In today's world of modern technology and affordable global travel, the other side of the world has never seemed so close. In recent years we have become more educated and informed about a globe of diverse cultures and beliefs. Throughout history these cultures have clashed for a plethora of diverse reasons.
But if you take a deeper look you can see one theme that has brought together different cultures that dates back all the way to biblical times, and yes that is sport.
If you grew up in embedded in ' western' culture you supported the sport and team that you parents did before you arrived. You most likely supported players and athletes that played for your team for the life of their career. For some supporters the wins and losses affected your mental health and ability to make it through the next week.
Watching your favourite athletes battle it for your team week in and week out inspired you to persevere through own life battles and journey. It was unheard of that you would hear of a supporter changing which team they support even once in their lifetime.
This pastime and tradition is now eroding to the core with the so called professionalism of modern athletes and sports. Players discarding clubs over minuet decisions has begun to wear on supporters across all sports around the globe. It seems that the day of genuine loyalty is dead.
Personally I believe we may be on the brink of a collapse of supporters across many sports world wide.
We have often heard about athletes being role models on and of the sporting field, and it is the behaviour of the field that is eroding supporters. It's hard to criticise an athlete for trying to make as much money as possible with sporting careers these days often being very short.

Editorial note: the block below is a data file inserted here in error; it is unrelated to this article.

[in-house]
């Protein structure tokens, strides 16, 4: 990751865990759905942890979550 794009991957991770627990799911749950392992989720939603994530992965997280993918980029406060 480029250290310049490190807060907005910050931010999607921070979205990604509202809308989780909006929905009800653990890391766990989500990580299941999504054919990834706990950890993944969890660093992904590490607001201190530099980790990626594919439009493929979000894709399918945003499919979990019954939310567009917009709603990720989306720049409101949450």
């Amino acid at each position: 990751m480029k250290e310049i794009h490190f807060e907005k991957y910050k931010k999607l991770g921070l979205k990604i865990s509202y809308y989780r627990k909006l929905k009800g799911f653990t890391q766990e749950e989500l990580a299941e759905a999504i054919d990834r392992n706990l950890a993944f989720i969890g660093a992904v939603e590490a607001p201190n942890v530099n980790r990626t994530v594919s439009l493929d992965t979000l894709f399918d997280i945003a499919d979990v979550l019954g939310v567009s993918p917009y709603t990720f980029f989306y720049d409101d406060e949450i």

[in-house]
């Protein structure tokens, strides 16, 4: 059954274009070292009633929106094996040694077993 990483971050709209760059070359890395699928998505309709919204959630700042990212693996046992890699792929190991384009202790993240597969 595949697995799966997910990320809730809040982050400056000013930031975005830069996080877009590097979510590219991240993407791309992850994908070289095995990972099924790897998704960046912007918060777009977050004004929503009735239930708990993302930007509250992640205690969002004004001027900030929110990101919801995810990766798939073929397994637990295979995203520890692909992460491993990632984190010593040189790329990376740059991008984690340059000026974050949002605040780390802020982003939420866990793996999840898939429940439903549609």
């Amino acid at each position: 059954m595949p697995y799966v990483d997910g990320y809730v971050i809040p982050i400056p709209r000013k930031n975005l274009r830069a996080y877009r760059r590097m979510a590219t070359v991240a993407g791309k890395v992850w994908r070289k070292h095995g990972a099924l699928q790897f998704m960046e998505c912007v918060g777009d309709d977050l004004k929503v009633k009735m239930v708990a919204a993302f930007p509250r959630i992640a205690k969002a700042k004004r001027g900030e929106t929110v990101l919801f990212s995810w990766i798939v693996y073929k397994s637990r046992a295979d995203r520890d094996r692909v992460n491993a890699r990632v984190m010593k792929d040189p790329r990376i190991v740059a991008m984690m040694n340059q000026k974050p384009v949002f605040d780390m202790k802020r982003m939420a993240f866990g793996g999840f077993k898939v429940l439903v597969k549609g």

But when they are the role model for behaviour you have to wonder how loyal the next generation of fans are going to be.
Just look at Lebron James move to the Miami Heat and the how many supporters followed the athlete. Also the amount of excuses athletes use to slip out of a binding contract is alarming across most sporting codes.
I wish I had a more optimistic approach to sports in this modern age of the amazing entertainment that is sport. But I guess I'm more of a realist, it will be interesting to see if supporters are still buying club memberships in 15 years or will they be purchasing "athlete" memberships to support a single athlete.
Will the NBA MVP be more important than the NBA "finals" - I certainly hope not.
Josh Hinds is a school chaplain on the Gold Coast, a family man and PSI's IT professional. Josh is an experienced writer on international sport.
Josh Hinds' previous articles may be viewed at www.pressserviceinternational.org/joshua-hinds.html